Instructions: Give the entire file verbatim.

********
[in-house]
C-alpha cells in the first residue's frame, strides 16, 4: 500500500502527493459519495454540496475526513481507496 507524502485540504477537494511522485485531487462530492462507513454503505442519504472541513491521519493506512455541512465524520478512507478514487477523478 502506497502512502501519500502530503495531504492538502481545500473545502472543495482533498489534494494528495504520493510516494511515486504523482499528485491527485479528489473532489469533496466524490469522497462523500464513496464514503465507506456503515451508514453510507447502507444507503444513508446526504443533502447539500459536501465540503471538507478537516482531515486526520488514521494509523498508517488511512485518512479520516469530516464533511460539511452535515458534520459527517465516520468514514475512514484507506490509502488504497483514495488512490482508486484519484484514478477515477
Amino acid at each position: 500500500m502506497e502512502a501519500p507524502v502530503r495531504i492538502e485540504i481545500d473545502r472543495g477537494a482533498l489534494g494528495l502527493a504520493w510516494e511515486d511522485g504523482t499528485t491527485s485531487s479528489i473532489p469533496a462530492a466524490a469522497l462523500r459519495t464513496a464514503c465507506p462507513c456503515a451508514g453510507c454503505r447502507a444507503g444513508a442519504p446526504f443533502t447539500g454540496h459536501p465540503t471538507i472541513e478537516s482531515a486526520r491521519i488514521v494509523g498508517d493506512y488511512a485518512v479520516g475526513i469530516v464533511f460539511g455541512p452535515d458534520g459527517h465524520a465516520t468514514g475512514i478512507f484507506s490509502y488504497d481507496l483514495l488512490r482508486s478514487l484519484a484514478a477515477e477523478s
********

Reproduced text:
[in-house]
C-alpha cells in the first residue's frame, strides 16, 4: 500500500502527493459519495454540496475526513481507496 507524502485540504477537494511522485485531487462530492462507513454503505442519504472541513491521519493506512455541512465524520478512507478514487477523478 502506497502512502501519500502530503495531504492538502481545500473545502472543495482533498489534494494528495504520493510516494511515486504523482499528485491527485479528489473532489469533496466524490469522497462523500464513496464514503465507506456503515451508514453510507447502507444507503444513508446526504443533502447539500459536501465540503471538507478537516482531515486526520488514521494509523498508517488511512485518512479520516469530516464533511460539511452535515458534520459527517465516520468514514475512514484507506490509502488504497483514495488512490482508486484519484484514478477515477
Amino acid at each position: 500500500m502506497e502512502a501519500p507524502v502530503r495531504i492538502e485540504i481545500d473545502r472543495g477537494a482533498l489534494g494528495l502527493a504520493w510516494e511515486d511522485g504523482t499528485t491527485s485531487s479528489i473532489p469533496a462530492a466524490a469522497l462523500r459519495t464513496a464514503c465507506p462507513c456503515a451508514g453510507c454503505r447502507a444507503g444513508a442519504p446526504f443533502t447539500g454540496h459536501p465540503t471538507i472541513e478537516s482531515a486526520r491521519i488514521v494509523g498508517d493506512y488511512a485518512v479520516g475526513i469530516v464533511f460539511g455541512p452535515d458534520g459527517h465524520a465516520t468514514g475512514i478512507f484507506s490509502y488504497d481507496l483514495l488512490r482508486s478514487l484519484a484514478a477515477e477523478s